Xiaomi’s new billion-dollar pledge is a continuation of a plan in 2013 to back 100 startups over the course of five years. These portfolio companies, in turn, helped make Xiaomi products, which now count 132 million total devices (among which 20 million are active daily). Meanwhile, Xiaomi’s voice assistant Xiao Ai has hit 100 million installs.

These gadgets, along with an assortment of lifestyle products like suitcases and umbrellas, became the largest revenue driver for Xiaomi in the second quarter of last year, the company’s earnings report shows.

Xiaomi is in a land grab with other Chinese tech giants like Baidu to enter people’s homes. It’s becoming something akin to a department store, but it can’t make everything itself. Recently, the giant made a big push in TVs through a partnership with a veteran Chinese home appliance manufacturer. It’s also teamed up with IKEA on a 100 million yuan ($14.8 million) fund for third-party developers, which will enrich Xiaomi’s inventory as consumers in China may soon be able to buy many Xiaomi-powered furniture from the Swedish retailer.


Source: The Tech Crunch

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AWS launches Arm-based servers for EC2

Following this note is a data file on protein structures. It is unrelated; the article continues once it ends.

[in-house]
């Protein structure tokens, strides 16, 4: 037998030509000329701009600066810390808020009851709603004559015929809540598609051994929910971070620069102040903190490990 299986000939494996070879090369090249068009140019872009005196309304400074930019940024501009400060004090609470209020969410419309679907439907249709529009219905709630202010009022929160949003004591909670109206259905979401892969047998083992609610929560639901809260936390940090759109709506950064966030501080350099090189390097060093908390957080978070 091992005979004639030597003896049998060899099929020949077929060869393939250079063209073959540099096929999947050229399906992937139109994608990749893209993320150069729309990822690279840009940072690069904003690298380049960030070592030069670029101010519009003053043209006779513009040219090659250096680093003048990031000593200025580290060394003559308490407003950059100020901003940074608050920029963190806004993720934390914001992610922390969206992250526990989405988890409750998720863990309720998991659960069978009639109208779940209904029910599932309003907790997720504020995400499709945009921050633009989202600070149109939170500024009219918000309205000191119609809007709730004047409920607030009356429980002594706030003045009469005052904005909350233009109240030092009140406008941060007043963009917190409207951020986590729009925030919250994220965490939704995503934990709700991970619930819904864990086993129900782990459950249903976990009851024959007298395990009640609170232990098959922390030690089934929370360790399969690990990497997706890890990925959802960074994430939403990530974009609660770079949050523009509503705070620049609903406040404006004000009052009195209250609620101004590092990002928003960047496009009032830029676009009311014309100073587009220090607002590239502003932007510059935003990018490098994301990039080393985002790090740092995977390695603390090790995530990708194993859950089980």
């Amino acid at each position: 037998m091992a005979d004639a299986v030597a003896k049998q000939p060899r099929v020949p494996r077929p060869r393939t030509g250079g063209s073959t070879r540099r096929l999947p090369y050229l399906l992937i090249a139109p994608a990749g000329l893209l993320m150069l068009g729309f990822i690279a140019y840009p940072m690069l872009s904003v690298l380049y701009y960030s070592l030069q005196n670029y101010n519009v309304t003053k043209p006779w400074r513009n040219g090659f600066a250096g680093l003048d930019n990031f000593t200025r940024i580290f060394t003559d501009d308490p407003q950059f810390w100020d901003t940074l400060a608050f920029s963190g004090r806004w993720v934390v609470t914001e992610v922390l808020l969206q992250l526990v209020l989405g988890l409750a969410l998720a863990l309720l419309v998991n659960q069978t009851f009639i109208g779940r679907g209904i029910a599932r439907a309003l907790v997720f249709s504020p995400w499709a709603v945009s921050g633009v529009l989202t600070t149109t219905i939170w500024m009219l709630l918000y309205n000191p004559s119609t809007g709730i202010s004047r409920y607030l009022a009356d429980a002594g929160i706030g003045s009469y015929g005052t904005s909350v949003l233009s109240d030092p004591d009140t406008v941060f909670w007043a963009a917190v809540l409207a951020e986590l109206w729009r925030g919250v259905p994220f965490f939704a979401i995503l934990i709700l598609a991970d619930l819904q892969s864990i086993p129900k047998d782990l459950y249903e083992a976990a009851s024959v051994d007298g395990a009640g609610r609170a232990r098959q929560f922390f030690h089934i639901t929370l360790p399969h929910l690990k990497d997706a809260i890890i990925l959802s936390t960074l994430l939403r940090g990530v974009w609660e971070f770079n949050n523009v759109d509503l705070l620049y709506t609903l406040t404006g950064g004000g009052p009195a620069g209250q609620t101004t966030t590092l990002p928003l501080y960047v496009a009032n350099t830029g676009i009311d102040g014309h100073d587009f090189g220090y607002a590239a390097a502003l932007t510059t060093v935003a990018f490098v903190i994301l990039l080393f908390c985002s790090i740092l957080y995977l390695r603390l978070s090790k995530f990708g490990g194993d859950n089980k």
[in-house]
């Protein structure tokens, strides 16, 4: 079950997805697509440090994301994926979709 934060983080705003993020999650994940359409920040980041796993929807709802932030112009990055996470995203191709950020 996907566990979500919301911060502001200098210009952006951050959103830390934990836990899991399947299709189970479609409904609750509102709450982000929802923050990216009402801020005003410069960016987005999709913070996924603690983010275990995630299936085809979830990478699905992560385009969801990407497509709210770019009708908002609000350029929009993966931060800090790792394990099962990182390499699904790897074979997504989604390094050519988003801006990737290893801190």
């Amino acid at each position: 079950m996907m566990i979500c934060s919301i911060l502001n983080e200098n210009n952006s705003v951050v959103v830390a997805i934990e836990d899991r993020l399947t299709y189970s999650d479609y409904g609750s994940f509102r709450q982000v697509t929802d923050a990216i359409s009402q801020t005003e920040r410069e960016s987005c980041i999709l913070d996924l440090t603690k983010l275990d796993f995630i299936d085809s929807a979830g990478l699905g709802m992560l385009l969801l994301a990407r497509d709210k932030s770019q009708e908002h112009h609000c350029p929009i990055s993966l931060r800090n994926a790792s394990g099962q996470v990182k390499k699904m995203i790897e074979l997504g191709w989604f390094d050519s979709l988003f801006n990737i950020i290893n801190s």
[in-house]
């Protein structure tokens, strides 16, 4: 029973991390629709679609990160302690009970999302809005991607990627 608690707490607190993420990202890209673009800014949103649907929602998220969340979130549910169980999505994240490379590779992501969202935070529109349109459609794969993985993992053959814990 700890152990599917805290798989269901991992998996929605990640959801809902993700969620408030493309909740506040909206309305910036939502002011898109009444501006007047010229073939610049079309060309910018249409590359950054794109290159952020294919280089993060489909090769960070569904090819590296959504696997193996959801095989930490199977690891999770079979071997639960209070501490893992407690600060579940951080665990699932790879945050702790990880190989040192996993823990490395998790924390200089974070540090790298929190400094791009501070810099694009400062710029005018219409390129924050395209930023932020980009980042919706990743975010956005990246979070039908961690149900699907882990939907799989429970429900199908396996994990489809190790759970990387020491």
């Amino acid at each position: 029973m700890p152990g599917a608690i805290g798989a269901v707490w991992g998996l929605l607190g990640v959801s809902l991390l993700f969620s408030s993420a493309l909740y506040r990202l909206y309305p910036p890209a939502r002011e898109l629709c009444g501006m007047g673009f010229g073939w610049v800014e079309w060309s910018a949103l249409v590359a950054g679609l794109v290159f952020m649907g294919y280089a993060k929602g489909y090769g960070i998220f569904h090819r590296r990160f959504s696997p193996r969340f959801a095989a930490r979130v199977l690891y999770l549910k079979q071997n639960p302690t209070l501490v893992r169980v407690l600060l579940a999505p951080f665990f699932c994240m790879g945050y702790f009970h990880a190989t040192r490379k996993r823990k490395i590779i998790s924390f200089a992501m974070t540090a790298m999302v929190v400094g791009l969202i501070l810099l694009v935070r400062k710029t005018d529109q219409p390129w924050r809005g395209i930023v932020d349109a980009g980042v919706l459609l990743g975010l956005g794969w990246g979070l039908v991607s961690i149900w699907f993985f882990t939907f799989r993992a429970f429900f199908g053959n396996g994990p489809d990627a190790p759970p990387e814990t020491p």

Posted by on Nov 27, 2018 in Amazon Web Services, amd, ARM, AWS, AWS re:Invent 2018, Cloud, cloud computing, Developer, linux, operating system, operating systems, TC, Ubuntu, web servers | 0 comments

At its re:Invent conference in Las Vegas, AWS today announced the launch of Arm-based servers for its EC2 cloud computing service. These aren’t run-of-the-mill Arm chips, though. AWS took the standard Arm cores and then customized them to fit its needs.The company says that its so-called AWS Graviton Processors have been optimized for performance and cost, with a focus on scale-out workloads that can be spread across a number of smaller instances (think containerized microservices, web servers, caching fleets, etc.).

The first set of instances, called A1, is now available in a number of AWS regions in the U.S. and Europe. They support all of AWS’s standard instance pricing models, including on-demand, reserved instance, spot instance, dedicated instance and dedicated host.